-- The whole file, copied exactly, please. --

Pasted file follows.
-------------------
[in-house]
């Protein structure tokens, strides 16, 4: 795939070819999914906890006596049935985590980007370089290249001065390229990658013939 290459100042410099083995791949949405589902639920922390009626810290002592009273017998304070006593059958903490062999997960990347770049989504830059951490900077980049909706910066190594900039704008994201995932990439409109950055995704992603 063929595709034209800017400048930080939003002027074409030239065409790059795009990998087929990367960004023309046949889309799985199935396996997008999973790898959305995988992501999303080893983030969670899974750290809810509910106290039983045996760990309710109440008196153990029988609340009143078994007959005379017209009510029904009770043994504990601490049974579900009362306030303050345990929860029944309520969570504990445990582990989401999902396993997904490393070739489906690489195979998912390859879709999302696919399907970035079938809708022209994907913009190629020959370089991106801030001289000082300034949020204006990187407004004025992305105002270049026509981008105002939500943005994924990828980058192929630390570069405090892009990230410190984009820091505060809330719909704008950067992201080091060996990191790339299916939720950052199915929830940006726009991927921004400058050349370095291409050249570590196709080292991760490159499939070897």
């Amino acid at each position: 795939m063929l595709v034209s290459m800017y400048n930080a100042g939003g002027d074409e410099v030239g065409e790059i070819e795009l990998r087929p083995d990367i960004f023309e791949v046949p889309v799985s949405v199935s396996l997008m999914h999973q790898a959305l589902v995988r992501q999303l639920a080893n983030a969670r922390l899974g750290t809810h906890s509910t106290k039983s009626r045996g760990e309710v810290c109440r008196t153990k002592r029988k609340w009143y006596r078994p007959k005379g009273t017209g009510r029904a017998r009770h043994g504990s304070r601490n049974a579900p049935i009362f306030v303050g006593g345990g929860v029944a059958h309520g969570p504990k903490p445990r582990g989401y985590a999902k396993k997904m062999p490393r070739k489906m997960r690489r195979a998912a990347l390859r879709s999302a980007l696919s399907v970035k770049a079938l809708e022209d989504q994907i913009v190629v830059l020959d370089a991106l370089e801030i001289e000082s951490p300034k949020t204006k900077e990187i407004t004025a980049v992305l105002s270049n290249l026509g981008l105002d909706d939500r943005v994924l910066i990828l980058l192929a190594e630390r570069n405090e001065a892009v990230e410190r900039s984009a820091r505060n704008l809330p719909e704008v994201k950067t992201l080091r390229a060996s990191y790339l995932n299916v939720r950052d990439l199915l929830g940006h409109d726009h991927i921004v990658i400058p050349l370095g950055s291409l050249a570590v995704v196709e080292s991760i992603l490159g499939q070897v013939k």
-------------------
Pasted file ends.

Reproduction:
[in-house]
């Protein structure tokens, strides 16, 4: 795939070819999914906890006596049935985590980007370089290249001065390229990658013939 290459100042410099083995791949949405589902639920922390009626810290002592009273017998304070006593059958903490062999997960990347770049989504830059951490900077980049909706910066190594900039704008994201995932990439409109950055995704992603 063929595709034209800017400048930080939003002027074409030239065409790059795009990998087929990367960004023309046949889309799985199935396996997008999973790898959305995988992501999303080893983030969670899974750290809810509910106290039983045996760990309710109440008196153990029988609340009143078994007959005379017209009510029904009770043994504990601490049974579900009362306030303050345990929860029944309520969570504990445990582990989401999902396993997904490393070739489906690489195979998912390859879709999302696919399907970035079938809708022209994907913009190629020959370089991106801030001289000082300034949020204006990187407004004025992305105002270049026509981008105002939500943005994924990828980058192929630390570069405090892009990230410190984009820091505060809330719909704008950067992201080091060996990191790339299916939720950052199915929830940006726009991927921004400058050349370095291409050249570590196709080292991760490159499939070897």
């Amino acid at each position: 795939m063929l595709v034209s290459m800017y400048n930080a100042g939003g002027d074409e410099v030239g065409e790059i070819e795009l990998r087929p083995d990367i960004f023309e791949v046949p889309v799985s949405v199935s396996l997008m999914h999973q790898a959305l589902v995988r992501q999303l639920a080893n983030a969670r922390l899974g750290t809810h906890s509910t106290k039983s009626r045996g760990e309710v810290c109440r008196t153990k002592r029988k609340w009143y006596r078994p007959k005379g009273t017209g009510r029904a017998r009770h043994g504990s304070r601490n049974a579900p049935i009362f306030v303050g006593g345990g929860v029944a059958h309520g969570p504990k903490p445990r582990g989401y985590a999902k396993k997904m062999p490393r070739k489906m997960r690489r195979a998912a990347l390859r879709s999302a980007l696919s399907v970035k770049a079938l809708e022209d989504q994907i913009v190629v830059l020959d370089a991106l370089e801030i001289e000082s951490p300034k949020t204006k900077e990187i407004t004025a980049v992305l105002s270049n290249l026509g981008l105002d909706d939500r943005v994924l910066i990828l980058l192929a190594e630390r570069n405090e001065a892009v990230e410190r900039s984009a820091r505060n704008l809330p719909e704008v994201k950067t992201l080091r390229a060996s990191y790339l995932n299916v939720r950052d990439l199915l929830g940006h409109d726009h991927i921004v990658i400058p050349l370095g950055s291409l050249a570590v995704v196709e080292s991760i992603l490159g499939q070897v013939k």